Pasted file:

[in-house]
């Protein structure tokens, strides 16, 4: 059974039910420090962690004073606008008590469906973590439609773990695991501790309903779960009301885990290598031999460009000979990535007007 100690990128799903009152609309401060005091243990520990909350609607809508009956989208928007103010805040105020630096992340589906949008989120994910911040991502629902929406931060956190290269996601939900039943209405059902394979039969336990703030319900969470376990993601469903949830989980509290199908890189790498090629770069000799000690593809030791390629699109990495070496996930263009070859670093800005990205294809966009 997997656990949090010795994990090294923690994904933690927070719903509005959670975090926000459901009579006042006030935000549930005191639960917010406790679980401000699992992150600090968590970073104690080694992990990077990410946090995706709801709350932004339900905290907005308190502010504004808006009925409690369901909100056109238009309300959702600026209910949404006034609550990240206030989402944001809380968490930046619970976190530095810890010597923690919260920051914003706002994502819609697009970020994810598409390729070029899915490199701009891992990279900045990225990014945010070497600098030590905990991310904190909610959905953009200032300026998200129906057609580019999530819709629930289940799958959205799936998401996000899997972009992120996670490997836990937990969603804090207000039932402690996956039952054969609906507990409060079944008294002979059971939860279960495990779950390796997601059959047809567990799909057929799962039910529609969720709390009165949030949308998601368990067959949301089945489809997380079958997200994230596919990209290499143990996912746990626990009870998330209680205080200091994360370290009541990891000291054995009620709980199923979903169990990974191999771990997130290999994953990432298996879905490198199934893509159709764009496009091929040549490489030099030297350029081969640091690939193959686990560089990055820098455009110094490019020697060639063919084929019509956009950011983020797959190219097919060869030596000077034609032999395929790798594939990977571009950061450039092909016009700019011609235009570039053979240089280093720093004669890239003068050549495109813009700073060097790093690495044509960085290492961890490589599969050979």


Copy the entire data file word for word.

[in-house]
């Protein structure tokens, strides 16, 4: 059974039910420090962690004073606008008590469906973590439609773990695991501790309903779960009301885990290598031999460009000979990535007007 100690990128799903009152609309401060005091243990520990909350609607809508009956989208928007103010805040105020630096992340589906949008989120994910911040991502629902929406931060956190290269996601939900039943209405059902394979039969336990703030319900969470376990993601469903949830989980509290199908890189790498090629770069000799000690593809030791390629699109990495070496996930263009070859670093800005990205294809966009 997997656990949090010795994990090294923690994904933690927070719903509005959670975090926000459901009579006042006030935000549930005191639960917010406790679980401000699992992150600090968590970073104690080694992990990077990410946090995706709801709350932004339900905290907005308190502010504004808006009925409690369901909100056109238009309300959702600026209910949404006034609550990240206030989402944001809380968490930046619970976190530095810890010597923690919260920051914003706002994502819609697009970020994810598409390729070029899915490199701009891992990279900045990225990014945010070497600098030590905990991310904190909610959905953009200032300026998200129906057609580019999530819709629930289940799958959205799936998401996000899997972009992120996670490997836990937990969603804090207000039932402690996956039952054969609906507990409060079944008294002979059971939860279960495990779950390796997601059959047809567990799909057929799962039910529609969720709390009165949030949308998601368990067959949301089945489809997380079958997200994230596919990209290499143990996912746990626990009870998330209680205080200091994360370290009541990891000291054995009620709980199923979903169990990974191999771990997130290999994953990432298996879905490198199934893509159709764009496009091929040549490489030099030297350029081969640091690939193959686990560089990055820098455009110094490019020697060639063919084929019509956009950011983020797959190219097919060869030596000077034609032999395929790798594939990977571009950061450039092909016009700019011609235009570039053979240089280093720093004669890239003068050549495109813009700073060097790093690495044509960085290492961890490589599969050979």